________________________________
                              From: "acrocat@..." <acrocat@...>
                              To: feline-heart@yahoogroups.com
                              Sent: Wednesday, May 2, 2012 11:30 PM
                              Subject: Re: [FH] plan for an emergency...


                               
                              Re: nitroprusside

                              --- In feline-heart@yahoogroups.com, "Westgold" <westgold@...> wrote:
                              > Wow, this sounds like something we all could have on hand. Especially for those whose cats have had fluid on the lungs previously. I hope you have a chance to do a little research on this and its exact uses. Has anyone else been given nitroglycerin for their cats?

                              Some cardiologists don't use it anymore in animals because they think it does not absorb transdermally. If it does absorb transdermally, it can cause a frightening drop in blood pressure -- animals on IV nitroprusside have their BP monitored constantly because its effect on BP can be so strong.

                              Personally, if my cat was in bad enough shape that I thought he needed nitro before we got to the ER, he'd be in bad enough shape that I'd be too nervous about his BP to try it. Cats and dogs in a CHF crisis can be hypotensive and this is life-threatening. I think getting to the ER is the important thing. If you live more than 30 min away, it's good to have a plan, but apart from those cases, just getting there as fast as you can while still being safe is the most important thing.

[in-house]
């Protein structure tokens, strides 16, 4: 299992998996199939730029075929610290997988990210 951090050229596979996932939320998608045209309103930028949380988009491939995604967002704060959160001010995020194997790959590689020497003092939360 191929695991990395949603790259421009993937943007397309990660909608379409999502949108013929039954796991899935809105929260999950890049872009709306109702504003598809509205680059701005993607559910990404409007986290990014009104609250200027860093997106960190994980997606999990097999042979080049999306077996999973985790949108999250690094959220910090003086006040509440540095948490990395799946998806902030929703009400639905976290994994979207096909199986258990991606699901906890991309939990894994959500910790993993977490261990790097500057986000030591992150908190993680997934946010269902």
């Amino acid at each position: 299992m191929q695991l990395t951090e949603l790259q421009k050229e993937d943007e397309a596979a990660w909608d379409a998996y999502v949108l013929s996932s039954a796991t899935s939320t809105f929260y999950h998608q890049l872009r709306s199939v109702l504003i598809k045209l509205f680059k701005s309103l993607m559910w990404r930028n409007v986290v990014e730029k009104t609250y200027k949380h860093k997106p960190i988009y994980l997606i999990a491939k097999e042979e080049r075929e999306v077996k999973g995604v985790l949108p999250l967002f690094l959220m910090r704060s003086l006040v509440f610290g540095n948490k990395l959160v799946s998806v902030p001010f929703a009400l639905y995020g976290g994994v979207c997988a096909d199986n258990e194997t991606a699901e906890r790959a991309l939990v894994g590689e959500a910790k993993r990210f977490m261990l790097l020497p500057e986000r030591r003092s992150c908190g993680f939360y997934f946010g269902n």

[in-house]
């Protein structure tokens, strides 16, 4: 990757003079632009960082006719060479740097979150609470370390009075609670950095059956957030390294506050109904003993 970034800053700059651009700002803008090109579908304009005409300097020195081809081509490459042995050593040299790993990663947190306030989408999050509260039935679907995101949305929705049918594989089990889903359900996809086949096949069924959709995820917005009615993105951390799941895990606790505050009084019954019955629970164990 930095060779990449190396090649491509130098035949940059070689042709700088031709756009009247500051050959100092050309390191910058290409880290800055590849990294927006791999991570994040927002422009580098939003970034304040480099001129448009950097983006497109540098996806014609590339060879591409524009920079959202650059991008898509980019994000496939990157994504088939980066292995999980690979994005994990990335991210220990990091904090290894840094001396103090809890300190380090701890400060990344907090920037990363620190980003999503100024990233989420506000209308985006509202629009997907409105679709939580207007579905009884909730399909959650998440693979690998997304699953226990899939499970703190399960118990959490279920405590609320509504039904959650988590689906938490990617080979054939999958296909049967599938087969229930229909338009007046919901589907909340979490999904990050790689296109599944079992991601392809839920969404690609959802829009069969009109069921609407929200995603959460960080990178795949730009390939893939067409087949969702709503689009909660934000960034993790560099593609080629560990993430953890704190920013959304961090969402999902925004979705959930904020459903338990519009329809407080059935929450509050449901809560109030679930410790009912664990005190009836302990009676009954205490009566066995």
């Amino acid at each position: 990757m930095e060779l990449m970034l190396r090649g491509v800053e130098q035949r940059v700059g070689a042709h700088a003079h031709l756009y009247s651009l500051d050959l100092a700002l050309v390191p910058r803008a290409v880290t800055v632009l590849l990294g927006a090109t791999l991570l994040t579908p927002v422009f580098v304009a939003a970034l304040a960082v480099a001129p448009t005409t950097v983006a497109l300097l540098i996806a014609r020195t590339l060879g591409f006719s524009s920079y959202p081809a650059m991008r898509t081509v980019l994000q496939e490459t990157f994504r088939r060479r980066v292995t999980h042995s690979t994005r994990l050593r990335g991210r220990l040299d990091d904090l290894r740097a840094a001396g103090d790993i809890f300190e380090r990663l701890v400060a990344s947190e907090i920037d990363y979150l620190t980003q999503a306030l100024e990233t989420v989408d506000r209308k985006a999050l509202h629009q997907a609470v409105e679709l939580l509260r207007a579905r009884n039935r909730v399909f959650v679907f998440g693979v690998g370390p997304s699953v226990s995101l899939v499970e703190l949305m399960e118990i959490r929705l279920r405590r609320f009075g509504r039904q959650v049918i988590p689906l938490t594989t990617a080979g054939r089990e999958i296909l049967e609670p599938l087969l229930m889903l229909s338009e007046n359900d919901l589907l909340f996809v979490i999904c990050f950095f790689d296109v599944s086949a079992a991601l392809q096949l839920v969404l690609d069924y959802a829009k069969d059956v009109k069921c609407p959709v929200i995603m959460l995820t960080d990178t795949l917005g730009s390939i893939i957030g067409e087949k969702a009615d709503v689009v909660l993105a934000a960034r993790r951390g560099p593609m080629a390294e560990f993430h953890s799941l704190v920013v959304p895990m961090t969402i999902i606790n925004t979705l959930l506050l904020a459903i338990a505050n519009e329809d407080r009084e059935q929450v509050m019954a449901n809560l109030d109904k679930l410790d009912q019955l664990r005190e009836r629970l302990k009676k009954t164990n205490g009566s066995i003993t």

[Non-text portions of this message have been removed]
                            • Jim Sinclair
                              ... My Buttercup was like that. She would invariably pant, drool, and vomit when taken anywhere in the vehicle. Vets always thought she was acutely ill even
                              Message 14 of 22 , May 3, 2012
                                On Wed, May 2, 2012 at 12:22 AM, Joanne Haeussinger <chmiss01@...> wrote:

                                > I even put Feliway in her carrier. Do any of you have cats that get super nervous when going to the vet, and if so, how do you stop them from having such a reaction?

                                My Buttercup was like that. She would invariably pant, drool, and
                                vomit when taken anywhere in the vehicle. Vets always thought she was
                                acutely ill even when I just took her for routine checkups and
                                vaccinations.

                                I eventually learned to spray Feliway on a pad and put it into her
                                carrier at least half an hour before I put the cat into the carrier
                                and took her into the vehicle. That 30-60 minutes seemed to make a